November 25, 2019: This story has been corrected. David Vaughan’s current title is former program director of coral restoration not program director of coral restoration.
During the summer of 2018, the biology department began researching something seemingly impossible to study in Texas: coral. Assistant Professor of Biology Dr. Deanna Soper has been interested in marine life and the ocean for a long time — it was not until recently that she began researching coral and how it grows.
Coral reefs are a critical aspect of the marine ecosystem — many fish depend on them for shelter and food. Additionally, coastal cities rely on them for protection against massive waves and as a food source, because they are home to a diverse range of animals.
Many corals are very slow growing, with growth rates of 0.3 to3 centimeters per year. Due to recent coral bleaching events caused by climate change, coral reefs around the world are in decline with up to 50 percent loss over the past 30 years.
One way to help keep the coral reefs alive is through coral restoration. Mote Marine Laboratory in the Florida Keys is one of the leading organizations that helps restore coral through a method called microfragmenting. Microfragmenting is the process of cutting one piece of coral into many small pieces of about one centimeter each.
A microfragment of brain, boulder and star corals, which are reef building species, will grow in three years what it takes a coral in the wild 30 years to grow. These microfragments are then grown to about five centimeters and outplanted back into the ocean to fuse with other microfragments of the same genotypes, eventually creating a new reef building structure.
Soper visited Mote Marine Lab last spring and met Dr. David Vaughan, the former director of the coral restoration program at Mote.
“I happened to be going down there to visit them and my uncle offered to introduce me to his very good friend, Dr. Dave,” said Soper.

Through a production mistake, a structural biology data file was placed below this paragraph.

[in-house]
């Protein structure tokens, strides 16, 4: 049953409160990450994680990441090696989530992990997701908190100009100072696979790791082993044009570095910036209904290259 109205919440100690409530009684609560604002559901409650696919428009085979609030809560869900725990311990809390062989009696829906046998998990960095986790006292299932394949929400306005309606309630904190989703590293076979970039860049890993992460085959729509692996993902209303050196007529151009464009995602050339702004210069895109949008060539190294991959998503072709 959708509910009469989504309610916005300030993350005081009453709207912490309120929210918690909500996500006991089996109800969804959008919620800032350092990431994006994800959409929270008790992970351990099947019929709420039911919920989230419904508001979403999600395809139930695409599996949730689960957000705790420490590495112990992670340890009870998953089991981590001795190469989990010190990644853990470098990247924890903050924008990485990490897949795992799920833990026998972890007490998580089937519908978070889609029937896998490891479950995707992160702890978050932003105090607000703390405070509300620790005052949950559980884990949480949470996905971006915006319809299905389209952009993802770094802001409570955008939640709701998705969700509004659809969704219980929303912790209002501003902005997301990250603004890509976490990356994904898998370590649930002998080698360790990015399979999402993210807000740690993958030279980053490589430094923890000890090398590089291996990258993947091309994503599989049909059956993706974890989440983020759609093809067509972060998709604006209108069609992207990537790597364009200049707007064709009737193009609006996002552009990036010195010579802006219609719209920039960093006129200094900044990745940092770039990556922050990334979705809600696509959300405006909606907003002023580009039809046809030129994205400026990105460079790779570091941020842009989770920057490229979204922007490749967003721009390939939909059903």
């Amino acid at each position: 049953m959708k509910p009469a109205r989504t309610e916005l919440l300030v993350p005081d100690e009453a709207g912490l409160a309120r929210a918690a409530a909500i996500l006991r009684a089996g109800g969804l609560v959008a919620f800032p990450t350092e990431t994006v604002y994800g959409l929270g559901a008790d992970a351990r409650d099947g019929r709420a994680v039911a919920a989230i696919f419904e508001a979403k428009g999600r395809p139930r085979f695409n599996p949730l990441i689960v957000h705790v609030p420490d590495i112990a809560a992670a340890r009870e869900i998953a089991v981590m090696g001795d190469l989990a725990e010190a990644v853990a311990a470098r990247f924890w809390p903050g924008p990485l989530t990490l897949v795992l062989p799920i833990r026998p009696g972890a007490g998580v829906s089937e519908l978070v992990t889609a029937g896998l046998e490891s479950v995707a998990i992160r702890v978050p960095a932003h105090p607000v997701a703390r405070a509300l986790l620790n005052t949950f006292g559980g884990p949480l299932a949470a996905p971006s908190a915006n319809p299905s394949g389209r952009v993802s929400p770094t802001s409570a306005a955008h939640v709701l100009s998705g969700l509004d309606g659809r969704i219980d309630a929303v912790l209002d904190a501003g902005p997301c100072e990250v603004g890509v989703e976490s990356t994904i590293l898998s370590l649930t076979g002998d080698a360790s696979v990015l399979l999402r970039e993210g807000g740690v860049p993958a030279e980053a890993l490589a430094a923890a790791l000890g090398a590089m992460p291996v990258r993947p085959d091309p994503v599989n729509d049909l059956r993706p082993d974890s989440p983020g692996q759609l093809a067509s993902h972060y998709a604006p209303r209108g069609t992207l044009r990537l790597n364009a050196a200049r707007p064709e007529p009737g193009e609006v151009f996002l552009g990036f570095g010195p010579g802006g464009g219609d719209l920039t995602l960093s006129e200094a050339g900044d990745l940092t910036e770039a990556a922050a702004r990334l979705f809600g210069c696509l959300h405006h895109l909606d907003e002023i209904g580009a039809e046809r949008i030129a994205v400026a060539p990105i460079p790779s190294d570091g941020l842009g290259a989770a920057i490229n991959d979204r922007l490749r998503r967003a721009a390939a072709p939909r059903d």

“He showed me his microfragments and he talked about the microfragmenting process and how they had this observation of rapid growth,” Soper said. “We discussed questions that needed to be asked, and of course, one of those questions was, what, genetically is happening? What genes are being turned on or off to induce rapid growth? So then, he agreed to send me microfragments here to UD.”
One of Soper’s summer undergraduate researchers from last summer, John Paul Dieffenthaller, ’19, was the first to do research on this project. During his 10 week research period, he read up on as many papers as possible on coral maintenance and genetic analysis techniques.
“We would skype Hayden [Tompkins] and people from Mote to see what they did with their tanks and water chemistry to get the water chemistry right in our tanks,” said Dieffenthaller.
“One challenge was trying to figure out what exactly to study,” Dieffenthaller said. “Dr. Stenesen came up with the idea of the Hippo Growth Pathway, so I read a bunch of papers to look at genes in the Hippo Growth Pathway. Coral isn’t a very studied species so there’s not a whole lot out there.”
Currently, the Soper lab is investigating expression of Cyclin E, which is involved with stimulating cell growth, and also involved in the Hippo Growth Pathway. They have data which shows that microfragments with higher Cyclin E expression levels also grow the fastest.
Soper explained, “although I am technically an evolutionary biologist, all of these things have evolutionary implications … The different genotypes that are out in nature are what are going to dictate what we see in future generations … if we have a lot of genetic diversity then the corals are going to be more resilient to dramatic climate changes that are occurring and more able to evolve to be resistant to new climate parameters.”
Knowing the expression of Cyclin E in different genotypes of coral provides a biomarker that people in the coral restoration industry could use to select different types of corals with quicker growth rates to outplant, which could make coral restoration easier and more efficient.